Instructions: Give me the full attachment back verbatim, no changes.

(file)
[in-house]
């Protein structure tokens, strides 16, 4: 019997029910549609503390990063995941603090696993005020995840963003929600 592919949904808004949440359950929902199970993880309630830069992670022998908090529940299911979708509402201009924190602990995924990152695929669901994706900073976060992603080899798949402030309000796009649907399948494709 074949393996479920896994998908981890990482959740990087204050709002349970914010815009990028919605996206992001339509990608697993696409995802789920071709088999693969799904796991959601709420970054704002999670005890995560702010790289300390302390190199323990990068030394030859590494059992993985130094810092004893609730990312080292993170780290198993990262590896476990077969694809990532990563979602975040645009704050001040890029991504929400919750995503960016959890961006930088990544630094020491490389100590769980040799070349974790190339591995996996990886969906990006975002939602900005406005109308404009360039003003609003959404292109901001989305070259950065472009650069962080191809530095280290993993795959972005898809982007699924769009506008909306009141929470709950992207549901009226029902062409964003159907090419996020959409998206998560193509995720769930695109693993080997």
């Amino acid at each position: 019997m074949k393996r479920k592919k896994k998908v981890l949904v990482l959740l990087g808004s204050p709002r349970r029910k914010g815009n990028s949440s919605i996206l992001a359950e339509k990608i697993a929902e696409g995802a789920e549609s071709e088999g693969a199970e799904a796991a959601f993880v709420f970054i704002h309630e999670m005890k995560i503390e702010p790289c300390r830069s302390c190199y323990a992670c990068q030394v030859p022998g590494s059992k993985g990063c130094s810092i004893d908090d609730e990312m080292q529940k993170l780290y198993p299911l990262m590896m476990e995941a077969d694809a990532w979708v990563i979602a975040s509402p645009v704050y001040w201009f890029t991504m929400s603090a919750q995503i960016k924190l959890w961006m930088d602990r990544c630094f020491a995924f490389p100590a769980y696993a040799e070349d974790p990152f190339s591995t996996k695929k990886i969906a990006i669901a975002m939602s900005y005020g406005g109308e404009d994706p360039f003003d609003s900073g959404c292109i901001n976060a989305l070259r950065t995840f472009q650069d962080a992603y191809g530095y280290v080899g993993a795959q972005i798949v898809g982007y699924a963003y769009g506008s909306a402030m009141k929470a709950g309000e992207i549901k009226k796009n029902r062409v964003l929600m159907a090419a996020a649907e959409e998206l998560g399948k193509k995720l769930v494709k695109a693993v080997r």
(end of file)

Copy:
[in-house]
């Protein structure tokens, strides 16, 4: 019997029910549609503390990063995941603090696993005020995840963003929600 592919949904808004949440359950929902199970993880309630830069992670022998908090529940299911979708509402201009924190602990995924990152695929669901994706900073976060992603080899798949402030309000796009649907399948494709 074949393996479920896994998908981890990482959740990087204050709002349970914010815009990028919605996206992001339509990608697993696409995802789920071709088999693969799904796991959601709420970054704002999670005890995560702010790289300390302390190199323990990068030394030859590494059992993985130094810092004893609730990312080292993170780290198993990262590896476990077969694809990532990563979602975040645009704050001040890029991504929400919750995503960016959890961006930088990544630094020491490389100590769980040799070349974790190339591995996996990886969906990006975002939602900005406005109308404009360039003003609003959404292109901001989305070259950065472009650069962080191809530095280290993993795959972005898809982007699924769009506008909306009141929470709950992207549901009226029902062409964003159907090419996020959409998206998560193509995720769930695109693993080997």
């Amino acid at each position: 019997m074949k393996r479920k592919k896994k998908v981890l949904v990482l959740l990087g808004s204050p709002r349970r029910k914010g815009n990028s949440s919605i996206l992001a359950e339509k990608i697993a929902e696409g995802a789920e549609s071709e088999g693969a199970e799904a796991a959601f993880v709420f970054i704002h309630e999670m005890k995560i503390e702010p790289c300390r830069s302390c190199y323990a992670c990068q030394v030859p022998g590494s059992k993985g990063c130094s810092i004893d908090d609730e990312m080292q529940k993170l780290y198993p299911l990262m590896m476990e995941a077969d694809a990532w979708v990563i979602a975040s509402p645009v704050y001040w201009f890029t991504m929400s603090a919750q995503i960016k924190l959890w961006m930088d602990r990544c630094f020491a995924f490389p100590a769980y696993a040799e070349d974790p990152f190339s591995t996996k695929k990886i969906a990006i669901a975002m939602s900005y005020g406005g109308e404009d994706p360039f003003d609003s900073g959404c292109i901001n976060a989305l070259r950065t995840f472009q650069d962080a992603y191809g530095y280290v080899g993993a795959q972005i798949v898809g982007y699924a963003y769009g506008s909306a402030m009141k929470a709950g309000e992207i549901k009226k796009n029902r062409v964003l929600m159907a090419a996020a649907e959409e998206l998560g399948k193509k995720l769930v494709k695109a693993v080997r």